Bond Buyer 5/30/14 3:33pm ET B Jim Watts
DALLAS – Sen. Chris Murphy, D-Conn., said on Friday that he will propose a 12 cent per gallon increase in the federal gasoline tax to support highway and transit projects without drawing on general fund revenues.
Murphy said he will introduce his proposal to raise the gasoline tax, which is currently 18.4 cents per gallon, by six cents in 2015 and another six cents in 2016, this summer when the Senate considers how to finance a six-year, $242 billion highway bill adopted last month by the Senate Environment and Public Works Committee.
The federal gasoline tax has been at its current level since 1993 and has lost much of its purchasing power due to inflation since then, said Murphy, who is not a member of the Senate committees with jurisdiction over transportation issues.
“For 20 years, Congress has had its head in the sand, pretending that money is going to fall off trees for infrastructure,” Murphy said at a news conference in New Haven, Conn. “It’s time to stop pretending.”
The proposal would also create 500,000 jobs, Murphy said.
The highway bill passed by the Senate committee would keep federal transportation spending at 2014 levels plus inflation through 2020. However, the legislation does not resolve what committee chairman Sen. Barbara Boxer, D-Calif., said was a $100 billion gap between gasoline tax revenues in the Highway Trust Fund and expenditures from the fund.
“Congress needs to get some political courage and realize that in order to rebuild America, we need to actually pay for it,” Murphy said.
Lawmakers have transferred a total of $58 billion from the general fund to the Highway Trust Fund since 2008 due to flat revenues from the gasoline tax, an economist with the Congressional Budget Office told the Senate Finance Committee last month.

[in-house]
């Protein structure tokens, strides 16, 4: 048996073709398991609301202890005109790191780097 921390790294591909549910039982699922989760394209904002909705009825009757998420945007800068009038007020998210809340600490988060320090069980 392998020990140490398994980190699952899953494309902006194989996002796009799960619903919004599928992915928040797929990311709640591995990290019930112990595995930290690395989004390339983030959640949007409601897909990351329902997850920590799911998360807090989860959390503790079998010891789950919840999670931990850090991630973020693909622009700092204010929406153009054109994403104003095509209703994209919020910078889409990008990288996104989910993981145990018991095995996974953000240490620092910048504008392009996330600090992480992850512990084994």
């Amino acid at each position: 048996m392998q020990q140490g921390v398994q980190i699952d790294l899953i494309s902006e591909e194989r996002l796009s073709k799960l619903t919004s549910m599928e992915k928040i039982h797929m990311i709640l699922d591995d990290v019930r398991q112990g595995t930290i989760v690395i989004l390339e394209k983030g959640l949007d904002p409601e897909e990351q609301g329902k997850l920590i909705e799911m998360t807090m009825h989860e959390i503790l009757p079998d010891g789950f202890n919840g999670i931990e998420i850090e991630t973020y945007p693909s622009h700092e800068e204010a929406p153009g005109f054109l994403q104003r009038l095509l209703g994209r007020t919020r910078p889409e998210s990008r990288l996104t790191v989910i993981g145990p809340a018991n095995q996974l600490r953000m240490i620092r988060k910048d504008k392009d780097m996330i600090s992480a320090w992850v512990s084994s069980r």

“Lawmakers could maintain funding for surface transportation programs at the average amounts provided in recent years, but to do so they would need to transfer $18 billion in 2015 and between $13 billion and $18 billion every year” after that, said Joseph Kile, assistant director for microeconomic studies at CBO.
Each one cent increase in the gasoline tax would generate $1.5 billion a year, Kile said.
Murphy’s proposal is one of several attempts to increase federal funding for transportation.
Legislation in the House introduced by Rep. Earl Blumenauer, D-Ore., would increase the gasoline tax by 15 cents a gallon, phased in over three years. The new tax rate would be indexed to inflation.
President Obama’s four-year, $302 billion surface transportation proposal, the Grow America Act, would be financed in part by $160 billion from reform of the corporate tax code.
Rep. Dave Camp, R-Mich., chairman of the House Ways and Means Committee, said his plan to reform the corporate tax code would generate $126.5 billion to bolster the Highway Trust Fund